Although we all use the Internet to reach the library's research databases, our access is rigidly controlled in a manner not seen on the free web. The databases allow entry only by computers that it recognizes as part of KU's network.
Thus when you are using your computer on campus, surfing the databases is seamless: each one senses where you are and automatically lets you in. This does not happen, however, when you're at an off-campus computer.
Anyone outside the KU campus must first log in to a machine whose address is recognized by the databases; perhaps you have seen this login screen. Only after you've supplied your University credentials can you see content from the databases. Even though you're off campus, the computer that you log in to gains your admission by proxy.
This means that in order to give your students access to a database article, you cannot simply copy the URL from the address bar as you would with a page on the open web. You need to follow a couple simple steps to build a link that will give your students a chance to log in, and that will subsequently take them to the permanent address of the article.
The Fix: Roll Your Own Links
Rohrbach Library has built this handy online tool to do the work described below. Unless you feel you really need to know the process, you can skip what's written below and go straight to the tool to begin creating your links.
Many people find it easiest to construct links using a simple text editor such as Notepad or TextEdit. (Easier still? Use our link builder tool.)
Step 1: Begin with the all-important the proxy prefix:
Every database link you create for your students—whether to an article or to a database itself—should begin with this string. It allows off-campus users to log in at the proper screen. The absence of this prefix will lead students to the database vendor's login screen which is of no use.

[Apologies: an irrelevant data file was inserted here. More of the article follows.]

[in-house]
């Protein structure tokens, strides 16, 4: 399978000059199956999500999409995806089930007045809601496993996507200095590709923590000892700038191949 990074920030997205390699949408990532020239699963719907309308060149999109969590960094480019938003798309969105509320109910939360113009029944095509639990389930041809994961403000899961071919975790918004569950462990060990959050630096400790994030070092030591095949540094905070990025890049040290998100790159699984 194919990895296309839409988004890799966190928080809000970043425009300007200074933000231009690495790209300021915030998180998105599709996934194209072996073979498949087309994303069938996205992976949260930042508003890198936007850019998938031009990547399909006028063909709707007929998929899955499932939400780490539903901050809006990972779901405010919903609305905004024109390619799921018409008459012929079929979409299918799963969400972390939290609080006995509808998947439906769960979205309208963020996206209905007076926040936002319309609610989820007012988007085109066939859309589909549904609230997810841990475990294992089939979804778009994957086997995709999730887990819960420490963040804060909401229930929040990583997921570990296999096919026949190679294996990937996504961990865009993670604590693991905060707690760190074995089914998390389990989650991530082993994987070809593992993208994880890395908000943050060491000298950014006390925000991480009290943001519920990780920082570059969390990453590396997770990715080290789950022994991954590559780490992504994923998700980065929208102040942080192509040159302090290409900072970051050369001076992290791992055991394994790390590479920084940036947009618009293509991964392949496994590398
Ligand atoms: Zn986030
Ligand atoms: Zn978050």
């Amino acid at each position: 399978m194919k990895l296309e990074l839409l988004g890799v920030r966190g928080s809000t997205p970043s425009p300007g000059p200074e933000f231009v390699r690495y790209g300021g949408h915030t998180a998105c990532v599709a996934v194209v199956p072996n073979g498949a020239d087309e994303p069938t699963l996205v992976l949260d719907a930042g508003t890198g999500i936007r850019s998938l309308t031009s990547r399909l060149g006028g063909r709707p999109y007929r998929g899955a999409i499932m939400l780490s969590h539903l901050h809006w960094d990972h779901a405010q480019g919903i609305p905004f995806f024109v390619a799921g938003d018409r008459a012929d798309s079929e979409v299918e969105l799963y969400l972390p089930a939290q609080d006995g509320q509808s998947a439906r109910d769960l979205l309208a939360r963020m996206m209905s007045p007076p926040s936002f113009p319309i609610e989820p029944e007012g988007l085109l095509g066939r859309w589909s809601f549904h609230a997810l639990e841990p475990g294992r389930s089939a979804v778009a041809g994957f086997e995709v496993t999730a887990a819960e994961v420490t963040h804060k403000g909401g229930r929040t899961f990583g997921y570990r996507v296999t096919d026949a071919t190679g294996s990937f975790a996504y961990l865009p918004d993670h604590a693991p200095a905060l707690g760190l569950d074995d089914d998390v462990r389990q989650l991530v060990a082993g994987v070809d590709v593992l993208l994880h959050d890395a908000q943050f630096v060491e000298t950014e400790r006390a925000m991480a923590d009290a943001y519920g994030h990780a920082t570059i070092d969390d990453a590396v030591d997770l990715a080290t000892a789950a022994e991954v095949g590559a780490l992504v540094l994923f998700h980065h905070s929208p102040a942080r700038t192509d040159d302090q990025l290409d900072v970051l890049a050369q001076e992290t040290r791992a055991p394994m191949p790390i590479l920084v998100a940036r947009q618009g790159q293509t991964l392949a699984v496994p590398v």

Step 2: Append the article's permanent link, not what appears in your browser's address bar
Database searches typically generate session-specific URLs that cannot be subsequently reused. Happily, most of our major database vendors including ProQuest, EBSCO, JSTOR, Gale, Newsbank, and others, offer durable links that serve as an article's permanent, unchanging home.
EBSCO, in fact, supplies you with a readymade Kutztown-specific link complete with the proxy prefix shown above. This EBSCO permalink can be used by your students as-is. You can find that link on the article's Citation page (the page you get when you click the article's title in your search results) alongside the words Persistent link to this record (Permalink):
In other databases the permanent link will have various names: ProQuest puts it at the bottom of each article's page as the "document URL"; other vendors invite you to "bookmark" the page or to click a link to create a "bookmark," which is in fact the stable URL of the article.
Put the permanent link immediately after the proxy prefix shown above. A properly constructed link—in this example, to a JSTOR article—will look something like this:
A few database vendors make linking a bit more labor-intensive; others make it literally impossible. Search this guide for instructions pertaining to most of our database. Something missing? Let us know.